Salt Lake Mayor Rocky Anderson conducts numerous government functions in numerous languages. He often speaks at cultural festivals, and his sentiments are translated into languages such as Bosnian, Croatian and Spanish. His letters to community members are mailed in at least three languages. And he always has a Spanish translator on hand at his roving "Saturday Morning With the Mayor" events.
If Anderson were prohibited from such actions by Utah's so-called English-Only Law, he says his constituents would be at a loss.
"If this law were in effect, I simply would not have any idea as to what we could and could not do as far as communicating in languages other than English," Anderson testified Tuesday morning at the beginning of a two-day hearing to determine the constitutionality of the voter-approved official English law.
The initiative was supposed to become law on Dec. 3, 2000, but 3rd District Judge Ronald Nehring issued a restraining order that expired Jan. 30.
Along with state Sen. Pete Suazo, the Utah Hispanic Chamber of Commerce and the Utah Multicultural Legal Center, Anderson is one of nine plaintiffs challenging the law they say violates free speech rights, the right to petition government and equal protection of the law.
The initiative, passed Nov. 7, makes English the sole language in which state and local governments can conduct business, with exceptions for health and safety needs, court proceedings, economic development and tourism events such as the Olympics.
Assistant Attorney General Jerrold Jensen said Tuesday it is the term "sole language" that gives the state pause.
"The exceptions are so numerous as to render the phrase void," said Jensen, who represents defendants Gov. Mike Leavitt, Attorney General Mark Shurtleff and the state of Utah.
Jensen defended the constitutionality of the statute and says he welcomes the lawsuit as a way to clarify the law.
The suit, filed in November by the American Civil Liberties Union, asks that the law either be nullified or declared merely symbolic.
In his opening statement, attorney Milo Steven Marsden said the future of the statute essentially rests in the hands of Nehring.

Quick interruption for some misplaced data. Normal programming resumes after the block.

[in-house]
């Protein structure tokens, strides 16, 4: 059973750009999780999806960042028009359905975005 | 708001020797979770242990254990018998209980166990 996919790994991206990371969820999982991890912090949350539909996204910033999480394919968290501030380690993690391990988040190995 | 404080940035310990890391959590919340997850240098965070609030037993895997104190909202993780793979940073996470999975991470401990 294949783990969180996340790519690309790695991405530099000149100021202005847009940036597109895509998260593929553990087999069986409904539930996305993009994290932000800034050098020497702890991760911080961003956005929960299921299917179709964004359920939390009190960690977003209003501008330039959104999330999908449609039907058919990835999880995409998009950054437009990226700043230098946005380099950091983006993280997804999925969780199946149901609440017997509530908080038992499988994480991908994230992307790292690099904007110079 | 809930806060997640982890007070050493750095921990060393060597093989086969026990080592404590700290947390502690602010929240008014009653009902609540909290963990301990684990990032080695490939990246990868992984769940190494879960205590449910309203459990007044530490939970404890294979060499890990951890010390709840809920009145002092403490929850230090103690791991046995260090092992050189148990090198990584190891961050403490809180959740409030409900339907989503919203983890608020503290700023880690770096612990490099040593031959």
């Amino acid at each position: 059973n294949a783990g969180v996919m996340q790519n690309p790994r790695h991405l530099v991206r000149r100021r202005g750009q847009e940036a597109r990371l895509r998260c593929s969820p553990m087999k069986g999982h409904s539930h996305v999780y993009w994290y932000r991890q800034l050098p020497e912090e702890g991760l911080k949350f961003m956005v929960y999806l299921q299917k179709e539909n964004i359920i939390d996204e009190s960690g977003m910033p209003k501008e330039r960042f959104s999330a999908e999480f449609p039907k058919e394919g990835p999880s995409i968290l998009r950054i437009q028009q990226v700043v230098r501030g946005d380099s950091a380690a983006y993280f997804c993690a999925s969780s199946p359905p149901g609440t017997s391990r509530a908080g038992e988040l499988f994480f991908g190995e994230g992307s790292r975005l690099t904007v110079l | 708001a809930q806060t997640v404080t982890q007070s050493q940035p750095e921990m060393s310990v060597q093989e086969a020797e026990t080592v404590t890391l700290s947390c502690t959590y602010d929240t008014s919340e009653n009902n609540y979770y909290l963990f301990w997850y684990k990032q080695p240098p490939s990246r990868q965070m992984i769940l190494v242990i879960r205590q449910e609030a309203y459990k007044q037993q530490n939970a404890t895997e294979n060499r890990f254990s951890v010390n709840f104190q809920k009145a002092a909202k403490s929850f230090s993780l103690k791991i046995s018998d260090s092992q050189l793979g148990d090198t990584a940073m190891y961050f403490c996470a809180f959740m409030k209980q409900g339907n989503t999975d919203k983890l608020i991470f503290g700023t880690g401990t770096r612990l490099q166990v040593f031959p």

"It is primarily going to turn on your honor's interpretation of the statute," Marsden told Nehring.
Meantime, Nehring questioned the use of the term "official."
"Is it good public policy to permit only English statements to bear the dignity of the label 'official'?" Nehring asked. "It appears to me that by attempting to limit the official communication of government to English that there is an effort being made to give an incentive to non-English speakers to develop English facility."
Lisa Watts Baskin, attorney for the organization Utahns for Official English, said the statute does not force non-English speakers to learn English. Under the law, non-English speakers will not have access to official documents but will be allowed access to translated summarized versions, she said.
"The purpose of this is not to subjugate and divide but to unite," Baskin said.
The hearing is scheduled to continue through Wednesday. In addition to Anderson, Marsden plans to call former San Juan County Commissioner Mark Maryboy, who used his native Navajo language as commissioner, and Salt Lake resident Alicia Alvarez, who has limited English capacity.Expert witnesses will include language professors from Brigham Young University and the University of Utah to testify about the damaging effects of the statute on Utah's minority community.
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